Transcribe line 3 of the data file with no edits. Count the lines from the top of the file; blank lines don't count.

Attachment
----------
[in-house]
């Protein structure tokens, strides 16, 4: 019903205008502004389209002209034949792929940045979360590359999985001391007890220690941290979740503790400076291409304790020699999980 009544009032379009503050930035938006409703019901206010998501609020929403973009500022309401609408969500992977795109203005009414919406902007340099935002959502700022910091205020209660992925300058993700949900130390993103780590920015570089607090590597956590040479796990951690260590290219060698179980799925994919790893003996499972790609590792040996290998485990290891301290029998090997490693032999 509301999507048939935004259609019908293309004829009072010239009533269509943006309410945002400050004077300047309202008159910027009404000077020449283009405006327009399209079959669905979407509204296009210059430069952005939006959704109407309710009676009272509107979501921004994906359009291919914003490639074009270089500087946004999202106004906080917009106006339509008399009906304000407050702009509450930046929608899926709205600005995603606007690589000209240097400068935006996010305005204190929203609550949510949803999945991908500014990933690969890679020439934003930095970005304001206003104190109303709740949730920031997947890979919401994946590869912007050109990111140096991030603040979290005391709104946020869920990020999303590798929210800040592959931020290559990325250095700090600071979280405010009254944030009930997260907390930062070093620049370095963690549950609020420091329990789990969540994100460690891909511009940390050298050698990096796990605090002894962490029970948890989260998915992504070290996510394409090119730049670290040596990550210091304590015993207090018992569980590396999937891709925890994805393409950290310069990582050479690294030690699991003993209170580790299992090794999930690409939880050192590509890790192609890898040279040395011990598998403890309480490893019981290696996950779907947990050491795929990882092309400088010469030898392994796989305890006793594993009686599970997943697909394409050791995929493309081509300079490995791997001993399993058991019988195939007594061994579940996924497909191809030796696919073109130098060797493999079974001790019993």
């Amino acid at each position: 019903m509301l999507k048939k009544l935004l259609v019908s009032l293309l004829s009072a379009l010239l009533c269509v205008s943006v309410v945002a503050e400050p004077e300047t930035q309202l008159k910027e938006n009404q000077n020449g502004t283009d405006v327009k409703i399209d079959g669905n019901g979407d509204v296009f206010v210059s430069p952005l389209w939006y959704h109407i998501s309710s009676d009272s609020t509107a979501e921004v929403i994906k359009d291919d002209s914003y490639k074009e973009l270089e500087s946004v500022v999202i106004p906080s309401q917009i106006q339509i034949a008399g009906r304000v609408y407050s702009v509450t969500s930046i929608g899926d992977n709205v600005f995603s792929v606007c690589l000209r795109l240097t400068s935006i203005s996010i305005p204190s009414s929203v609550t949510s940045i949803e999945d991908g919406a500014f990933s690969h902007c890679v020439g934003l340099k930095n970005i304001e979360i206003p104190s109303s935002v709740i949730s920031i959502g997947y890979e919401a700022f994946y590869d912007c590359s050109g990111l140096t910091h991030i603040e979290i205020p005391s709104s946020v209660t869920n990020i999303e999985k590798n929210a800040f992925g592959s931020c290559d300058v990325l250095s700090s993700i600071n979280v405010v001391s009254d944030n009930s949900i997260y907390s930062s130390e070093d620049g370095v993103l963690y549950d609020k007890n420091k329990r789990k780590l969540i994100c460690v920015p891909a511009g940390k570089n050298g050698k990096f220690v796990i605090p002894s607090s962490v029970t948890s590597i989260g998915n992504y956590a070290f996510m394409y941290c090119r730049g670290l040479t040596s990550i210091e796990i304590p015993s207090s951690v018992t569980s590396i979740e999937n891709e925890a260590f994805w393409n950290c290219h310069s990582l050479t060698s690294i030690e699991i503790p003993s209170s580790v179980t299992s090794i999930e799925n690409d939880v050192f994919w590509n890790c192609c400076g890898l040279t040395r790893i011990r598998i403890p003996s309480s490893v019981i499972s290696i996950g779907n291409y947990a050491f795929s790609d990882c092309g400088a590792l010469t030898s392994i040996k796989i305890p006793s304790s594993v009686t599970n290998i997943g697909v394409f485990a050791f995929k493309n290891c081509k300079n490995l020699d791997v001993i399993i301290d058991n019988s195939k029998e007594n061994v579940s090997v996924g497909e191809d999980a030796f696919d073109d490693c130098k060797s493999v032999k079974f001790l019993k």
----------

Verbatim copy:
């Amino acid at each position: 019903m509301l999507k048939k009544l935004l259609v019908s009032l293309l004829s009072a379009l010239l009533c269509v205008s943006v309410v945002a503050e400050p004077e300047t930035q309202l008159k910027e938006n009404q000077n020449g502004t283009d405006v327009k409703i399209d079959g669905n019901g979407d509204v296009f206010v210059s430069p952005l389209w939006y959704h109407i998501s309710s009676d009272s609020t509107a979501e921004v929403i994906k359009d291919d002209s914003y490639k074009e973009l270089e500087s946004v500022v999202i106004p906080s309401q917009i106006q339509i034949a008399g009906r304000v609408y407050s702009v509450t969500s930046i929608g899926d992977n709205v600005f995603s792929v606007c690589l000209r795109l240097t400068s935006i203005s996010i305005p204190s009414s929203v609550t949510s940045i949803e999945d991908g919406a500014f990933s690969h902007c890679v020439g934003l340099k930095n970005i304001e979360i206003p104190s109303s935002v709740i949730s920031i959502g997947y890979e919401a700022f994946y590869d912007c590359s050109g990111l140096t910091h991030i603040e979290i205020p005391s709104s946020v209660t869920n990020i999303e999985k590798n929210a800040f992925g592959s931020c290559d300058v990325l250095s700090s993700i600071n979280v405010v001391s009254d944030n009930s949900i997260y907390s930062s130390e070093d620049g370095v993103l963690y549950d609020k007890n420091k329990r789990k780590l969540i994100c460690v920015p891909a511009g940390k570089n050298g050698k990096f220690v796990i605090p002894s607090s962490v029970t948890s590597i989260g998915n992504y956590a070290f996510m394409y941290c090119r730049g670290l040479t040596s990550i210091e796990i304590p015993s207090s951690v018992t569980s590396i979740e999937n891709e925890a260590f994805w393409n950290c290219h310069s990582l050479t060698s690294i030690e699991i503790p003993s209170s580790v179980t299992s090794i999930e799925n690409d939880v050192f994919w590509n890790c192609c400076g890898l040279t040395r790893i011990r598998i403890p003996s309480s490893v019981i499972s290696i996950g779907n291409y947990a050491f795929s790609d990882c092309g400088a590792l010469t030898s392994i040996k796989i305890p006793s304790s594993v009686t599970n290998i997943g697909v394409f485990a050791f995929k493309n290891c081509k300079n490995l020699d791997v001993i399993i301290d058991n019988s195939k029998e007594n061994v579940s090997v996924g497909e191809d999980a030796f696919d073109d490693c130098k060797s493999v032999k079974f001790l019993k």